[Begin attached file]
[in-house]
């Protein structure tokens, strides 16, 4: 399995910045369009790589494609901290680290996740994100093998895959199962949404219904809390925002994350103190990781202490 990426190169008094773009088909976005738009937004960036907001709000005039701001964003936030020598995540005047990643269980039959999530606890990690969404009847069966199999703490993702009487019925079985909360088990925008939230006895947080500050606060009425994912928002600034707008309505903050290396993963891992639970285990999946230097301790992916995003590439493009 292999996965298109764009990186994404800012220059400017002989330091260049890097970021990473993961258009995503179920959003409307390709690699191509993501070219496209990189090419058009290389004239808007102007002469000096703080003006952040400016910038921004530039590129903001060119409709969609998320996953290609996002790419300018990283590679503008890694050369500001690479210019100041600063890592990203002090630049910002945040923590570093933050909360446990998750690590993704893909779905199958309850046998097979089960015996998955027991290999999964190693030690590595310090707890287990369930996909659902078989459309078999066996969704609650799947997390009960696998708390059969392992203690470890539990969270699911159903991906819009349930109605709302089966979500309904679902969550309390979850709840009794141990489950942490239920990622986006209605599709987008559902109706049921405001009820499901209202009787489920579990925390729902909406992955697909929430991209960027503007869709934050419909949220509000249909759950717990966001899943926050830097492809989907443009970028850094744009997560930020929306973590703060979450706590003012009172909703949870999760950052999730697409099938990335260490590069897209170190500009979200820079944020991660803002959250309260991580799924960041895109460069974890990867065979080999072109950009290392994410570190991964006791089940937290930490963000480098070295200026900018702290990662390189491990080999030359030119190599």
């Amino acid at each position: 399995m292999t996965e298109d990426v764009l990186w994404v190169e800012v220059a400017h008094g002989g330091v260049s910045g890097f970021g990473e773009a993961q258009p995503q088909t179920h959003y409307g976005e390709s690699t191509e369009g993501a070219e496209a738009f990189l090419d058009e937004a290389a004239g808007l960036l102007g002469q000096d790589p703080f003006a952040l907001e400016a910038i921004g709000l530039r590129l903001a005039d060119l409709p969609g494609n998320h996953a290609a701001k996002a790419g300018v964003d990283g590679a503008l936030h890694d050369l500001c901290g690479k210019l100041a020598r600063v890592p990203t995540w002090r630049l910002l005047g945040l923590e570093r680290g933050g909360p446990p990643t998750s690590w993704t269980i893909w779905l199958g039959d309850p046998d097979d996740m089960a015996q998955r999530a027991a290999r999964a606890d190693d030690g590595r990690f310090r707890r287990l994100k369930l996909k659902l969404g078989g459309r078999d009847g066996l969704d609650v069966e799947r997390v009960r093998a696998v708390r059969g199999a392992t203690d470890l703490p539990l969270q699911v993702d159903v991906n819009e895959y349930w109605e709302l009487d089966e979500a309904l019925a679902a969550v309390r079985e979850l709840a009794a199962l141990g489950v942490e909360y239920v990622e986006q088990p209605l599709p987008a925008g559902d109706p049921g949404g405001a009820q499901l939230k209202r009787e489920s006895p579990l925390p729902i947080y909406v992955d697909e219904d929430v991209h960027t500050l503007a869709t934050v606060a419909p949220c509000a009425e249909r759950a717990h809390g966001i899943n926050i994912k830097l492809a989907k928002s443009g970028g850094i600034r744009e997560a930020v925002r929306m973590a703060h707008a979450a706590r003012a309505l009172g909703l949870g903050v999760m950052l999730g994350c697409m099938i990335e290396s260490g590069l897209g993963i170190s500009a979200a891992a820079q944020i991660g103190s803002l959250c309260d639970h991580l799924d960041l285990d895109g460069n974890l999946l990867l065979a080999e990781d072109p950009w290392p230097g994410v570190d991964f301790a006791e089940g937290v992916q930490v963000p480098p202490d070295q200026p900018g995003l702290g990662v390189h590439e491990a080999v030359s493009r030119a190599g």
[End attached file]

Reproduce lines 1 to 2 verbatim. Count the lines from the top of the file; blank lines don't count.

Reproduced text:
[in-house]
């Protein structure tokens, strides 16, 4: 399995910045369009790589494609901290680290996740994100093998895959199962949404219904809390925002994350103190990781202490 990426190169008094773009088909976005738009937004960036907001709000005039701001964003936030020598995540005047990643269980039959999530606890990690969404009847069966199999703490993702009487019925079985909360088990925008939230006895947080500050606060009425994912928002600034707008309505903050290396993963891992639970285990999946230097301790992916995003590439493009 292999996965298109764009990186994404800012220059400017002989330091260049890097970021990473993961258009995503179920959003409307390709690699191509993501070219496209990189090419058009290389004239808007102007002469000096703080003006952040400016910038921004530039590129903001060119409709969609998320996953290609996002790419300018990283590679503008890694050369500001690479210019100041600063890592990203002090630049910002945040923590570093933050909360446990998750690590993704893909779905199958309850046998097979089960015996998955027991290999999964190693030690590595310090707890287990369930996909659902078989459309078999066996969704609650799947997390009960696998708390059969392992203690470890539990969270699911159903991906819009349930109605709302089966979500309904679902969550309390979850709840009794141990489950942490239920990622986006209605599709987008559902109706049921405001009820499901209202009787489920579990925390729902909406992955697909929430991209960027503007869709934050419909949220509000249909759950717990966001899943926050830097492809989907443009970028850094744009997560930020929306973590703060979450706590003012009172909703949870999760950052999730697409099938990335260490590069897209170190500009979200820079944020991660803002959250309260991580799924960041895109460069974890990867065979080999072109950009290392994410570190991964006791089940937290930490963000480098070295200026900018702290990662390189491990080999030359030119190599």